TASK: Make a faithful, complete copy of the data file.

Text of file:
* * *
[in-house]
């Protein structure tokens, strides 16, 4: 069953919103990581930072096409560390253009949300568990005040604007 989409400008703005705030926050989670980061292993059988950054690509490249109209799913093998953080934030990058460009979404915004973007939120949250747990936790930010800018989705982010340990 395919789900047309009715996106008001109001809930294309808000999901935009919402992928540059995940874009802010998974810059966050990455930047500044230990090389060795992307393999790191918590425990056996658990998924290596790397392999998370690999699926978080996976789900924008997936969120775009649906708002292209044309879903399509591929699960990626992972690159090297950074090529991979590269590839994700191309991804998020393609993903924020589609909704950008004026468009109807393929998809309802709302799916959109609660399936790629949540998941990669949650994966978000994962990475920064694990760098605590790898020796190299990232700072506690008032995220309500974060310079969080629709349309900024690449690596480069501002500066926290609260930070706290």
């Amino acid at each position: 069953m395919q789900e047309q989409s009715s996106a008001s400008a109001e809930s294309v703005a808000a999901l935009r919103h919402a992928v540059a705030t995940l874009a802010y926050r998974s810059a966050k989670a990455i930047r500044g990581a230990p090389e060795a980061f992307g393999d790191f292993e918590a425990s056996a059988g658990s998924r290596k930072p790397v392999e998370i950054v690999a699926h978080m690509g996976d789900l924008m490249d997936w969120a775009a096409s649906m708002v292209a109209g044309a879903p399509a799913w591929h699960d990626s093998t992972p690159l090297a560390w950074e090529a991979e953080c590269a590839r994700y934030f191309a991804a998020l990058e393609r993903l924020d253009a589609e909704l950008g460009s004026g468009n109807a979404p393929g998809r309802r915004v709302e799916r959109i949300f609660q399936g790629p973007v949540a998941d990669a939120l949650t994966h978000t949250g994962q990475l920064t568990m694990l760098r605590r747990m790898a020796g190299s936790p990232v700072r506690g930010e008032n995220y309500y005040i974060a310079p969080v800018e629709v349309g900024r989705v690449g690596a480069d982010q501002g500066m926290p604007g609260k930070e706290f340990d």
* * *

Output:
[in-house]
């Protein structure tokens, strides 16, 4: 069953919103990581930072096409560390253009949300568990005040604007 989409400008703005705030926050989670980061292993059988950054690509490249109209799913093998953080934030990058460009979404915004973007939120949250747990936790930010800018989705982010340990 395919789900047309009715996106008001109001809930294309808000999901935009919402992928540059995940874009802010998974810059966050990455930047500044230990090389060795992307393999790191918590425990056996658990998924290596790397392999998370690999699926978080996976789900924008997936969120775009649906708002292209044309879903399509591929699960990626992972690159090297950074090529991979590269590839994700191309991804998020393609993903924020589609909704950008004026468009109807393929998809309802709302799916959109609660399936790629949540998941990669949650994966978000994962990475920064694990760098605590790898020796190299990232700072506690008032995220309500974060310079969080629709349309900024690449690596480069501002500066926290609260930070706290």
């Amino acid at each position: 069953m395919q789900e047309q989409s009715s996106a008001s400008a109001e809930s294309v703005a808000a999901l935009r919103h919402a992928v540059a705030t995940l874009a802010y926050r998974s810059a966050k989670a990455i930047r500044g990581a230990p090389e060795a980061f992307g393999d790191f292993e918590a425990s056996a059988g658990s998924r290596k930072p790397v392999e998370i950054v690999a699926h978080m690509g996976d789900l924008m490249d997936w969120a775009a096409s649906m708002v292209a109209g044309a879903p399509a799913w591929h699960d990626s093998t992972p690159l090297a560390w950074e090529a991979e953080c590269a590839r994700y934030f191309a991804a998020l990058e393609r993903l924020d253009a589609e909704l950008g460009s004026g468009n109807a979404p393929g998809r309802r915004v709302e799916r959109i949300f609660q399936g790629p973007v949540a998941d990669a939120l949650t994966h978000t949250g994962q990475l920064t568990m694990l760098r605590r747990m790898a020796g190299s936790p990232v700072r506690g930010e008032n995220y309500y005040i974060a310079p969080v800018e629709v349309g900024r989705v690449g690596a480069d982010q501002g500066m926290p604007g609260k930070e706290f340990d």